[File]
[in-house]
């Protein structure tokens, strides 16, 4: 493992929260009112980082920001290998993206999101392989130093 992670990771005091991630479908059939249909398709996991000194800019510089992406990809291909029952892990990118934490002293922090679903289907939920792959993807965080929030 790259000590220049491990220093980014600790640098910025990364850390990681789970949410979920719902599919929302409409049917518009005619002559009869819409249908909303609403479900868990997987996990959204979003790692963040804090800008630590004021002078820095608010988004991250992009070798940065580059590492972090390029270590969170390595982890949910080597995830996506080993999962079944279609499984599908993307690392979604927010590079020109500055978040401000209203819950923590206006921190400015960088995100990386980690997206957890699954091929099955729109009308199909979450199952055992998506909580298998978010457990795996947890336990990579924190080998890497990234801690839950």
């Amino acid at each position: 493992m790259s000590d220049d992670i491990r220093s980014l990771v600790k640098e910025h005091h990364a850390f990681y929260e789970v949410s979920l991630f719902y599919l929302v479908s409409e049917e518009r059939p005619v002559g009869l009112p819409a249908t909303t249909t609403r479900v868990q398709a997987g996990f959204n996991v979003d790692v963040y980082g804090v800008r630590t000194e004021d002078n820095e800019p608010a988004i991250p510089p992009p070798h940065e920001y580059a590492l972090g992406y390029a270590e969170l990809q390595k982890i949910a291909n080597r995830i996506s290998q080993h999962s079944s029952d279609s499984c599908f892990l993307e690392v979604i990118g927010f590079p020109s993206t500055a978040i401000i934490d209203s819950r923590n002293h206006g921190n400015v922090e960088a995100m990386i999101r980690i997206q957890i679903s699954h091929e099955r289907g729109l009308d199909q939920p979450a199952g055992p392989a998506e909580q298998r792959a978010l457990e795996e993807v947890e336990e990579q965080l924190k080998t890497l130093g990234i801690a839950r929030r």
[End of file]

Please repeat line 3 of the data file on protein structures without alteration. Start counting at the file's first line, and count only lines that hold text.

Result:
């Amino acid at each position: 493992m790259s000590d220049d992670i491990r220093s980014l990771v600790k640098e910025h005091h990364a850390f990681y929260e789970v949410s979920l991630f719902y599919l929302v479908s409409e049917e518009r059939p005619v002559g009869l009112p819409a249908t909303t249909t609403r479900v868990q398709a997987g996990f959204n996991v979003d790692v963040y980082g804090v800008r630590t000194e004021d002078n820095e800019p608010a988004i991250p510089p992009p070798h940065e920001y580059a590492l972090g992406y390029a270590e969170l990809q390595k982890i949910a291909n080597r995830i996506s290998q080993h999962s079944s029952d279609s499984c599908f892990l993307e690392v979604i990118g927010f590079p020109s993206t500055a978040i401000i934490d209203s819950r923590n002293h206006g921190n400015v922090e960088a995100m990386i999101r980690i997206q957890i679903s699954h091929e099955r289907g729109l009308d199909q939920p979450a199952g055992p392989a998506e909580q298998r792959a978010l457990e795996e993807v947890e336990e990579q965080l924190k080998t890497l130093g990234i801690a839950r929030r």